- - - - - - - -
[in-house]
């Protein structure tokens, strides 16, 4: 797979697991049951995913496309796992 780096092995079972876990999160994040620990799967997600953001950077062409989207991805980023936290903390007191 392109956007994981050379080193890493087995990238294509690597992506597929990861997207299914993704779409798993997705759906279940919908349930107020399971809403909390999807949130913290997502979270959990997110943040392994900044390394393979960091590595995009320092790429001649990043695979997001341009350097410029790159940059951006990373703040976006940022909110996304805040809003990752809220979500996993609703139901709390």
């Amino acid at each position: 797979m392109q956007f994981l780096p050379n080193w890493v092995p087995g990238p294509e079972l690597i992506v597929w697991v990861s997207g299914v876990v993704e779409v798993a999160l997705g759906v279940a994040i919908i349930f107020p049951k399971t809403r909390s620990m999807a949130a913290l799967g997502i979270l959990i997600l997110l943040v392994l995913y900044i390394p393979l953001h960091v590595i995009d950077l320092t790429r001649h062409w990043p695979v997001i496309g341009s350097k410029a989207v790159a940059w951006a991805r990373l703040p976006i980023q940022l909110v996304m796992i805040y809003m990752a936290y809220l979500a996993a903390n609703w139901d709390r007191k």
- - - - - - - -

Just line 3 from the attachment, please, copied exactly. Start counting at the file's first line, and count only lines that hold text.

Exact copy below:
């Amino acid at each position: 797979m392109q956007f994981l780096p050379n080193w890493v092995p087995g990238p294509e079972l690597i992506v597929w697991v990861s997207g299914v876990v993704e779409v798993a999160l997705g759906v279940a994040i919908i349930f107020p049951k399971t809403r909390s620990m999807a949130a913290l799967g997502i979270l959990i997600l997110l943040v392994l995913y900044i390394p393979l953001h960091v590595i995009d950077l320092t790429r001649h062409w990043p695979v997001i496309g341009s350097k410029a989207v790159a940059w951006a991805r990373l703040p976006i980023q940022l909110v996304m796992i805040y809003m990752a936290y809220l979500a996993a903390n609703w139901d709390r007191k």